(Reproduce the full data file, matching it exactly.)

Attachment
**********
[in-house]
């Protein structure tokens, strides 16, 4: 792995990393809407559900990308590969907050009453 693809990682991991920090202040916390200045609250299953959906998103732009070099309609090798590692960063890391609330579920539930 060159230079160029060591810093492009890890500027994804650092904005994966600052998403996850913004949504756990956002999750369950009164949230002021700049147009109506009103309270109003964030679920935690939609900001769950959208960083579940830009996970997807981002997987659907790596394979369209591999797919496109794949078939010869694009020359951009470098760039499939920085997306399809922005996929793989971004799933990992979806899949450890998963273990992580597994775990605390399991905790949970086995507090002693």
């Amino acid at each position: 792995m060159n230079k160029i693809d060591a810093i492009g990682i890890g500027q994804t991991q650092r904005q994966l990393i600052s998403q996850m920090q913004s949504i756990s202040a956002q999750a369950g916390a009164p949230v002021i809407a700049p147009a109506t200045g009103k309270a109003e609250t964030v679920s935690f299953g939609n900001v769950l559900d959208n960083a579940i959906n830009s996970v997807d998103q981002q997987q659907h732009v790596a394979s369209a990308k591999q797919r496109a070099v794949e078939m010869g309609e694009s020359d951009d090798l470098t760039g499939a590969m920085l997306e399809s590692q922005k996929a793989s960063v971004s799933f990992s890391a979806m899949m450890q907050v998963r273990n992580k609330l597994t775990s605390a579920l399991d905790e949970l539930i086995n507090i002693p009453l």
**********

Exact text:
[in-house]
């Protein structure tokens, strides 16, 4: 792995990393809407559900990308590969907050009453 693809990682991991920090202040916390200045609250299953959906998103732009070099309609090798590692960063890391609330579920539930 060159230079160029060591810093492009890890500027994804650092904005994966600052998403996850913004949504756990956002999750369950009164949230002021700049147009109506009103309270109003964030679920935690939609900001769950959208960083579940830009996970997807981002997987659907790596394979369209591999797919496109794949078939010869694009020359951009470098760039499939920085997306399809922005996929793989971004799933990992979806899949450890998963273990992580597994775990605390399991905790949970086995507090002693």
């Amino acid at each position: 792995m060159n230079k160029i693809d060591a810093i492009g990682i890890g500027q994804t991991q650092r904005q994966l990393i600052s998403q996850m920090q913004s949504i756990s202040a956002q999750a369950g916390a009164p949230v002021i809407a700049p147009a109506t200045g009103k309270a109003e609250t964030v679920s935690f299953g939609n900001v769950l559900d959208n960083a579940i959906n830009s996970v997807d998103q981002q997987q659907h732009v790596a394979s369209a990308k591999q797919r496109a070099v794949e078939m010869g309609e694009s020359d951009d090798l470098t760039g499939a590969m920085l997306e399809s590692q922005k996929a793989s960063v971004s799933f990992s890391a979806m899949m450890q907050v998963r273990n992580k609330l597994t775990s605390a579920l399991d905790e949970l539930i086995n507090i002693p009453l």